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Foreign Ministry Spokesperson Qin Gang's Regular Press Conference on December 6, 2007

2007-12-07

On the afternoon of December 6, Foreign Ministry spokesperson Qin Gang held a regular press conference and answered questions on the Six-Party Talks, the Iranian nuclear issue, China-Japan relations, UN conference on climate change and etc.

Qin: Good afternoon, ladies and gentlemen. I will start with an announcement.

At the invitation of the Government of the Republic of Argentina, the Special Envoy of the Chinese Government, Minister of Science and Technology Wan Gang will attend the power transfer ceremony of the President of Argentina on December 10.

Now, the floor is open.

Q: Dalai is on a private visit to Italy where some Italian officials and parliament members will meet with him. Do you have any comment?

A: Dalai is not just a religious figure. Rather, he is a political exile bent on engaging in activities aimed at splitting the motherland and undermining national unity under the robe of religion. The Tibet issue is not an issue of culture or religion, but a major issue of principle concerning China's sovereignty and territorial integrity. It is a matter of separation or anti-separation. No matter how and where Dalai conducts his activities, it is not an individual act or pure religious issue. He represents a political force aimed at splitting China and advocating Tibet independence, which the Chinese Government and people resolutely oppose. We urge relevant countries to proceed from the interest of bilateral relations, fully recognize the separatist attempt and nature of the Dalai clique and refrain from providing any venues or facilitations for their separatist activities.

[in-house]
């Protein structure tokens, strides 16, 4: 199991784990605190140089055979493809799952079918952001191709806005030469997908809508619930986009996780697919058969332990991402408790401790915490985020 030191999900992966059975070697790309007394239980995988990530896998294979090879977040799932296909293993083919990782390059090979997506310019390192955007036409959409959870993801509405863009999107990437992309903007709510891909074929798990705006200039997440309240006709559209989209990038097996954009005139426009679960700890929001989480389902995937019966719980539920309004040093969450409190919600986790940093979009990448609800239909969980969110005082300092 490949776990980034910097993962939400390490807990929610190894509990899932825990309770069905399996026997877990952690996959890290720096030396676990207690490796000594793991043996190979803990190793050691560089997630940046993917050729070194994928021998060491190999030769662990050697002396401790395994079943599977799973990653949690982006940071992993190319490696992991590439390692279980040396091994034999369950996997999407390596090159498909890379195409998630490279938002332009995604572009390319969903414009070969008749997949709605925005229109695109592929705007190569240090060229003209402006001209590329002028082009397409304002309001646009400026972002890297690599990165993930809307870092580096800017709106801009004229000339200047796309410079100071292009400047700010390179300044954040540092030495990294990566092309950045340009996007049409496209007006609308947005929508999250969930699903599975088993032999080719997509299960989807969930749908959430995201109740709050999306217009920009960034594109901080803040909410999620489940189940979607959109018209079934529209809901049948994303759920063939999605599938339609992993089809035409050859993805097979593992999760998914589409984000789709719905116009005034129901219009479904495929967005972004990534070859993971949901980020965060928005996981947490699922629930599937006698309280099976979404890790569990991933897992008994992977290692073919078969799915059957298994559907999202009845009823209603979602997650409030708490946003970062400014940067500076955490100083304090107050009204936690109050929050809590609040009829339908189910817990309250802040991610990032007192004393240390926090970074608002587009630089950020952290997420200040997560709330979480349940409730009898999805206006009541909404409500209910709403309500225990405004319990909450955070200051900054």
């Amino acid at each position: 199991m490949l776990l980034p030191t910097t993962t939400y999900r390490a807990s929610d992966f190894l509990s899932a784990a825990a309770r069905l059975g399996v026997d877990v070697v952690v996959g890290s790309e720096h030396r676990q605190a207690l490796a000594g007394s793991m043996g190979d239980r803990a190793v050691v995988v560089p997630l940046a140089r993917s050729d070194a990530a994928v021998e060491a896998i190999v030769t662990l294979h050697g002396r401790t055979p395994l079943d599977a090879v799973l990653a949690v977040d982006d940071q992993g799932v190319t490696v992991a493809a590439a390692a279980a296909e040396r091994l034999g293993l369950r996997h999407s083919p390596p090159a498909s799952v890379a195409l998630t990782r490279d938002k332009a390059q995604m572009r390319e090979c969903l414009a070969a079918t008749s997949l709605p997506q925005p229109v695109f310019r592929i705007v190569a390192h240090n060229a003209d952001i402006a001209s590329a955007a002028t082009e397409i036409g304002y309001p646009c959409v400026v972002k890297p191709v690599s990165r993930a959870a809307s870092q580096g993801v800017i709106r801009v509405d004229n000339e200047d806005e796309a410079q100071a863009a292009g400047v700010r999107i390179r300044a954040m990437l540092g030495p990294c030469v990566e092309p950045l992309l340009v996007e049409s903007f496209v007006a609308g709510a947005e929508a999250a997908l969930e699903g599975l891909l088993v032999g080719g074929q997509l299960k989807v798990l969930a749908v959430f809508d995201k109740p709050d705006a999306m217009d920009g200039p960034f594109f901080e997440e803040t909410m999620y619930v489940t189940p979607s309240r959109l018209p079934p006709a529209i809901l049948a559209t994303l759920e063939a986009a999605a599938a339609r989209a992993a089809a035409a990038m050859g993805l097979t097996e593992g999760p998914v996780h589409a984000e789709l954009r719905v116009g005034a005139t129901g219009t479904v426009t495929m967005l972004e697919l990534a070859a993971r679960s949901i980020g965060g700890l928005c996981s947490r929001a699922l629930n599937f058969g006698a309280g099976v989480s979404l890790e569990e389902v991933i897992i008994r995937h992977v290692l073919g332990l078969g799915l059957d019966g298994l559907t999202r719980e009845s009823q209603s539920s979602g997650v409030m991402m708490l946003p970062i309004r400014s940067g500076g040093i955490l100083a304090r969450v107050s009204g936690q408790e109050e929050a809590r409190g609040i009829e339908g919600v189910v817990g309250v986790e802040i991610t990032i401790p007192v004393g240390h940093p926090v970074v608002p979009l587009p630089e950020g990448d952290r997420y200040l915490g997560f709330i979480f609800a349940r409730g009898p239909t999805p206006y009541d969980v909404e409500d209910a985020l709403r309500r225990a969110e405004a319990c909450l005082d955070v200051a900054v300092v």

Q: The US intelligence department issued a report on the Iranian nuclear issue recently. Will China follow suit to share with the international community its intelligence in this regard?

A: I responded to the report you mentioned this Tuesday and I do not have anything more to add. What I like to say is that China is willing to strengthen communications and consultations with other parties, making constructive efforts for a peaceful resolution of the Iranian nuclear issue through negotiations.

Q: I have two questions. This morning, US Assistant Secretary of State Hill met with Vice Foreign Minister Wu Dawei. Could you give us more details? Second, EU officials said recently that China's growing impact on Africa might affect EU's interest there and EU should adjust its policy towards Africa by increasing input. Do you have any comment?